Jonathan Mark Kenoyer writes of this stunning figurine: "We also see the bun hairstyle on the miniature bronze sculpture of a male spear-thrower or dancer. Traces of eyes and nose are present. The hair is arranged in a bun on the back of the head . . ."
One of the finest ancient Indus painted jars ever found, excavated at Chanhu-daro during the 1935-36 season led by Ernest MacKay, who wrote that "a circle motif takes a prominent place, and in vessels of this kind, about half the painted area is usually occupied by this pattern."
"The clearest example of the disregard with which gravediggers treated recent burials is the example of burials 194a and 194b. This burial is of a young woman and her infant, along with 32 pottery vessels that were carefully arranged along the edges of the burial pit . . .."
Another sign of the growing importance of archaeobotanical datasets and the way in which qualitative and quantitative analysis can be used to paint a richer picture of something as complex as agriculture and nutrition in ancient Indus times.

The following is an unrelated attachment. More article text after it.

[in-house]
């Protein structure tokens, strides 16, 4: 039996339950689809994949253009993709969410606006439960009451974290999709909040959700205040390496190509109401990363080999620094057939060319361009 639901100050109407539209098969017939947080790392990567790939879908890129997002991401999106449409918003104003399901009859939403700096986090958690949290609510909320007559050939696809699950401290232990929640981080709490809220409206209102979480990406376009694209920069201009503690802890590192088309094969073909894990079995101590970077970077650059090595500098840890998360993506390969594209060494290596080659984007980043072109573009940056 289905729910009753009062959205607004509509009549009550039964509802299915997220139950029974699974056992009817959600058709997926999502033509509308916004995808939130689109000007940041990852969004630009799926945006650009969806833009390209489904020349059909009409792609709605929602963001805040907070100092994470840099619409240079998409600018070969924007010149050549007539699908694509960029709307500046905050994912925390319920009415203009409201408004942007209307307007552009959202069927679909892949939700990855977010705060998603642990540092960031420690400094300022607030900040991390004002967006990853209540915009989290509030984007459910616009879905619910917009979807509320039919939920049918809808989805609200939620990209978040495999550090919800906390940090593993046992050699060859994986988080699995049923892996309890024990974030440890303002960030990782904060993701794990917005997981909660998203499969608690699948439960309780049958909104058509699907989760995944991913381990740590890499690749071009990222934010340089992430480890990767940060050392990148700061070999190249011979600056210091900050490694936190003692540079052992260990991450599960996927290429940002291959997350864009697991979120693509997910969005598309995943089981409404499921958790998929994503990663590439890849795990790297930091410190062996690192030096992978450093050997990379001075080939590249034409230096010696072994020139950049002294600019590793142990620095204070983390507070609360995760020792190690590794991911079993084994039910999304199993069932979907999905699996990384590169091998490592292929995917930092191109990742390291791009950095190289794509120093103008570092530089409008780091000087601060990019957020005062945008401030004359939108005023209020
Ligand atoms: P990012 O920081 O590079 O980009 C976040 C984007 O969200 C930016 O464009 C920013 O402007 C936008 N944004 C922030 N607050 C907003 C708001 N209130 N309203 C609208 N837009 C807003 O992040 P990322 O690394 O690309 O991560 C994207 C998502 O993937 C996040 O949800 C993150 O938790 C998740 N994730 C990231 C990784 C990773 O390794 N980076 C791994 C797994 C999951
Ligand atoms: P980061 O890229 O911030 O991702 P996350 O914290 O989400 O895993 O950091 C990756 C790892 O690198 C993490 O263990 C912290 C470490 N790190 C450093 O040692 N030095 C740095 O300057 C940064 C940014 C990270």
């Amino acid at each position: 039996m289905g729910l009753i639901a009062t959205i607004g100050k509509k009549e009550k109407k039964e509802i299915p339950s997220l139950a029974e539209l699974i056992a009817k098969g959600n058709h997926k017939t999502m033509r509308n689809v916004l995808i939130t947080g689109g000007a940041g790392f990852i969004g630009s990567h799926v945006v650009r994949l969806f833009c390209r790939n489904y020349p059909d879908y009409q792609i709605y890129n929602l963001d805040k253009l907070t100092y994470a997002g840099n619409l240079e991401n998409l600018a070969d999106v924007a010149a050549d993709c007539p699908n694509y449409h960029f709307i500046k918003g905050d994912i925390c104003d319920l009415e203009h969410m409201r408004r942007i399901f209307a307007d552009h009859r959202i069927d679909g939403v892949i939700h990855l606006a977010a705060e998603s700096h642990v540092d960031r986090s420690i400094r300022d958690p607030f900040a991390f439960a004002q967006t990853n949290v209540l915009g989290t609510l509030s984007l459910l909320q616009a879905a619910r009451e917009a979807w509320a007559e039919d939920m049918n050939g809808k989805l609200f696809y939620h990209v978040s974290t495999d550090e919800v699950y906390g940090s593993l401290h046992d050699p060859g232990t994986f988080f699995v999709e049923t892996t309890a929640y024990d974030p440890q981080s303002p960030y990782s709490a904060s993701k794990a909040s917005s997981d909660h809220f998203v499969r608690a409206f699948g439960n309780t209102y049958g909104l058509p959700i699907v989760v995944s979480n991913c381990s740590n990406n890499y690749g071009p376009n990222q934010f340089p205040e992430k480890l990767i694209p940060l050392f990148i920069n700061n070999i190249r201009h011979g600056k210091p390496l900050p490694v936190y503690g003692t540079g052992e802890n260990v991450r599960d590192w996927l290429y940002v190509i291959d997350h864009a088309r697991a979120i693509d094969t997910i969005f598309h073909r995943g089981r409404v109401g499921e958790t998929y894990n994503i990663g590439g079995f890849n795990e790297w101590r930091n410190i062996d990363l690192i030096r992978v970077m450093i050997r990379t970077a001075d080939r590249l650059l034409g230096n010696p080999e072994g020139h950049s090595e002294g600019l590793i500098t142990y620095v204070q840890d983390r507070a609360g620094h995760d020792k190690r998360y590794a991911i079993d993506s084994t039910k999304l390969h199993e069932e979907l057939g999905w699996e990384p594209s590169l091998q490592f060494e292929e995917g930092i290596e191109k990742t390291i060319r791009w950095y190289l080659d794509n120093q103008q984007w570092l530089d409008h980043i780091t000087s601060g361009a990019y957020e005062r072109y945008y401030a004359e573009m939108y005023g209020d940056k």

Four thousand years in the making, a free Indus script font package in scalable vector graphics for use in Word and other programs is now available. Over 1,800 signs represent the best Indus concordance by the longtime scholar Dr. Asko Parpola, engineered by the National Fund for Mohenjodaro.
A beautiful music video taking you to the ancient and modern town and surroundings of Harappa, from the magnificent banyan tree in the museum garden, to the galleries, bones and pottery.
"Following these criteria, at least one Harappan toponym can be isolated with a fair amount of confidence. Altogether 70 Indus insciptions have been recovered from Chanhujo-daro. Eleven of them contain the sign [shown], which is not known from any of the other thousands of Indus inscriptions found at other sites," writes Asko Parpola.
A beautiful, patient aerial tour of the site that contextualizes the relationship of the stupa mound, Great Bath and other areas to each other in a way no other way of visiting the site can.
In the coming months we will feature posts on the site known as Chanhudaro, in Nawabshah, Sindh. This is one of the most interesting and highly-sophisticated "small towns" of the ancient Indus Valley. Since 2015, a French-Pakistani joint archaeological mission has started excavating the site.